qatsi (qatsi) wrote,

The Seven Icons Meme

I've been meaning to due a Gratuitous Icon Post for a while, and was finally prompted by strange_complex.
Vila: Is there anyone who didn't have Vila as their favourite character in Blake's Seven? Really? I'm not sure whether it's because he's like Eeyore, or whether it's the Claudian feigned fecklessness and cowardice, whilst always ending up doing the right thing. A true role model.
Harold Zidler: From Moulin Rouge, worth seeing for Jim Broadbent singing Like A Virgin alone. For use in unquestionably cheery, celebratory, or camp posts and comments.
Jonathan Meades: Intellectuals. Let's pretend they're fun. thegreenman observes that the excellent Abroad Again is best watched "with a dictionary close by and one finger on the pause button". Revelling in obscurantism and surrealism, one can never quite tell whether Meades is the Antichrist of celebrity, or in fact the pinnacle of its narcissism.
Jeremy Paxman: A rarely used icon for inquisitions or pseudo-intellectual sneering (as in "Come On, New Hall!"). Generally, when commenting on politics, I prefer either the Francis Urquhart icon, or George Parr (John Bird and John Fortune).
Scullion (actually, Skullion - Ed.): Never mind pseudo-intellectual sneering, this is the real thing. Skullion's Scholars in Porterhouse Blue are students whose degrees have been obtained deceptively, by paying more able students to do the work. It often feels like this at work, only without the extra payments. So this is used to bemoan the state of modern education, inept or unwilling coworkers, etc., etc.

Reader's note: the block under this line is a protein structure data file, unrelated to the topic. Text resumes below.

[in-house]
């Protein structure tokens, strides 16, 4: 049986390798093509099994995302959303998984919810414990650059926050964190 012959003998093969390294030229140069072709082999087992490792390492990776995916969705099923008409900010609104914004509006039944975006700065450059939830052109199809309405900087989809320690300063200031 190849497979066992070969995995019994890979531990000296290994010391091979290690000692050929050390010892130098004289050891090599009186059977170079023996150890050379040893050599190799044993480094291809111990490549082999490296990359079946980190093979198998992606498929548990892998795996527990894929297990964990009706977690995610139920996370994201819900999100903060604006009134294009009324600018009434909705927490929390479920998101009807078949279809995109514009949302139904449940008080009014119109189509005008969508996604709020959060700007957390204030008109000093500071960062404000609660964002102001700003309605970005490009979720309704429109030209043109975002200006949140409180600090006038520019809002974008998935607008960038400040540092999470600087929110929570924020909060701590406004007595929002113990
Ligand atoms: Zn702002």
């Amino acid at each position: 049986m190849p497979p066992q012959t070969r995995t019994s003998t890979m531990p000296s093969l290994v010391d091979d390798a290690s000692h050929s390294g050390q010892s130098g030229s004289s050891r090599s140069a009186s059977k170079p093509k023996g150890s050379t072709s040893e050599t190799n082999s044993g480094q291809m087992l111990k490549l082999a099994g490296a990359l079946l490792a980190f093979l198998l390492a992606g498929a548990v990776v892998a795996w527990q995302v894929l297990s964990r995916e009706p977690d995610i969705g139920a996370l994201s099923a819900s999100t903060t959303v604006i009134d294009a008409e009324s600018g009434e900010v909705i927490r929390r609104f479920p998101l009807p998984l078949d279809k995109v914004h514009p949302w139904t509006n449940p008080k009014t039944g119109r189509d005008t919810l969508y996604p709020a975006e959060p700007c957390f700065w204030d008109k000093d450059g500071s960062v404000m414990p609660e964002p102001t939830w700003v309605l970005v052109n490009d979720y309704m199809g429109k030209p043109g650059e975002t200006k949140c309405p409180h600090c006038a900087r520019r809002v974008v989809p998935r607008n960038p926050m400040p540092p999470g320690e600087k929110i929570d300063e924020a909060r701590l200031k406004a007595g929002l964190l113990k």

Captain Oveur: Airplane! is one of my favourite films, and this icon can be used to indicate impending (or actual, but long foreseen) disaster. It says, "I told you so". (Though it might also say: "Do we have clearance, Clarence?" "Roger, Roger." Or perhaps "Give me a vector, Victor". Or endless jokes about a drink problem. Or about the wrong week to give up sniffing glue. Or about the dinosaurs dying and turning into oil. Or ...)
The Gatherer: From the Doctor Who story The Sun Makers, a Tom Baker story penned by Robert Holmes at the time he was a recent victim of an Inland Revenue tax inspection. As this was the mid 1970s, tax rates were punitive (or so I'm told) and Holmes felt the need to vent a little. So we have a society gone mad run by an alien of the race of Usurians, where everything is taxed to absurdity, and the escape route is down the corridor P45. The Gatherer is the Collector's henchman, outwardly a most genteel official, but inwardly having the honour to remain a most humble and obedient servant. So this icon can be used when I have something to say about money, economics, or satire.

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